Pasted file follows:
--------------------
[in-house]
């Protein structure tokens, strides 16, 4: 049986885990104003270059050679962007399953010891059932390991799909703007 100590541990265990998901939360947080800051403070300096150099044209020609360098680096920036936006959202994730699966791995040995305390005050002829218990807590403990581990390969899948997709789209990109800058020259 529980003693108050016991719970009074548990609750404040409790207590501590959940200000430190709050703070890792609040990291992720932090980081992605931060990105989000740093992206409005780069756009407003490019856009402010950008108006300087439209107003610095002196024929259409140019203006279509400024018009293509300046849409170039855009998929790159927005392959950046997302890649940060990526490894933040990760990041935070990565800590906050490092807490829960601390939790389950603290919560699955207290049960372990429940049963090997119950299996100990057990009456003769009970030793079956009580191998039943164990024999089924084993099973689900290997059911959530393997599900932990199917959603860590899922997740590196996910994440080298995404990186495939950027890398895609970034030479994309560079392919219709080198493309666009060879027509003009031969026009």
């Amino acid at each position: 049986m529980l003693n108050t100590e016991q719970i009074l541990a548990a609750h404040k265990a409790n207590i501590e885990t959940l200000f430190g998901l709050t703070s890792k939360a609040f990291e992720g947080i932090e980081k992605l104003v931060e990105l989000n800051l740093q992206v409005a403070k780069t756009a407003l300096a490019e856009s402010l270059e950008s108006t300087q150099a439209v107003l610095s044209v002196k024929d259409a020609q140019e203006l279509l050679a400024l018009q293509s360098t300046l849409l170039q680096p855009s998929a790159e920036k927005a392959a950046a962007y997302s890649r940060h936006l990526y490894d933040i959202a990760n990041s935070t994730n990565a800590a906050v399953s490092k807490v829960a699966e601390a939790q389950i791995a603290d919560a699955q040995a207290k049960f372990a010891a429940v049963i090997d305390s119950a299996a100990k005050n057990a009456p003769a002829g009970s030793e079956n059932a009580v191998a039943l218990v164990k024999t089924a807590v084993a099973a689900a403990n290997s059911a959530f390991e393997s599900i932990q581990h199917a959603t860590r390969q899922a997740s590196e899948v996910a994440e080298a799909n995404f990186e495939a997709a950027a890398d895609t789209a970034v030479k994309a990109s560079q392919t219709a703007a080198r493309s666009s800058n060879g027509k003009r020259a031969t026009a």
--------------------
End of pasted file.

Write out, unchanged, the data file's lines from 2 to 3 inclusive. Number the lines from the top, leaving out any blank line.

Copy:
């Protein structure tokens, strides 16, 4: 049986885990104003270059050679962007399953010891059932390991799909703007 100590541990265990998901939360947080800051403070300096150099044209020609360098680096920036936006959202994730699966791995040995305390005050002829218990807590403990581990390969899948997709789209990109800058020259 529980003693108050016991719970009074548990609750404040409790207590501590959940200000430190709050703070890792609040990291992720932090980081992605931060990105989000740093992206409005780069756009407003490019856009402010950008108006300087439209107003610095002196024929259409140019203006279509400024018009293509300046849409170039855009998929790159927005392959950046997302890649940060990526490894933040990760990041935070990565800590906050490092807490829960601390939790389950603290919560699955207290049960372990429940049963090997119950299996100990057990009456003769009970030793079956009580191998039943164990024999089924084993099973689900290997059911959530393997599900932990199917959603860590899922997740590196996910994440080298995404990186495939950027890398895609970034030479994309560079392919219709080198493309666009060879027509003009031969026009």
């Amino acid at each position: 049986m529980l003693n108050t100590e016991q719970i009074l541990a548990a609750h404040k265990a409790n207590i501590e885990t959940l200000f430190g998901l709050t703070s890792k939360a609040f990291e992720g947080i932090e980081k992605l104003v931060e990105l989000n800051l740093q992206v409005a403070k780069t756009a407003l300096a490019e856009s402010l270059e950008s108006t300087q150099a439209v107003l610095s044209v002196k024929d259409a020609q140019e203006l279509l050679a400024l018009q293509s360098t300046l849409l170039q680096p855009s998929a790159e920036k927005a392959a950046a962007y997302s890649r940060h936006l990526y490894d933040i959202a990760n990041s935070t994730n990565a800590a906050v399953s490092k807490v829960a699966e601390a939790q389950i791995a603290d919560a699955q040995a207290k049960f372990a010891a429940v049963i090997d305390s119950a299996a100990k005050n057990a009456p003769a002829g009970s030793e079956n059932a009580v191998a039943l218990v164990k024999t089924a807590v084993a099973a689900a403990n290997s059911a959530f390991e393997s599900i932990q581990h199917a959603t860590r390969q899922a997740s590196e899948v996910a994440e080298a799909n995404f990186e495939a997709a950027a890398d895609t789209a970034v030479k994309a990109s560079q392919t219709a703007a080198r493309s666009s800058n060879g027509k003009r020259a031969t026009a």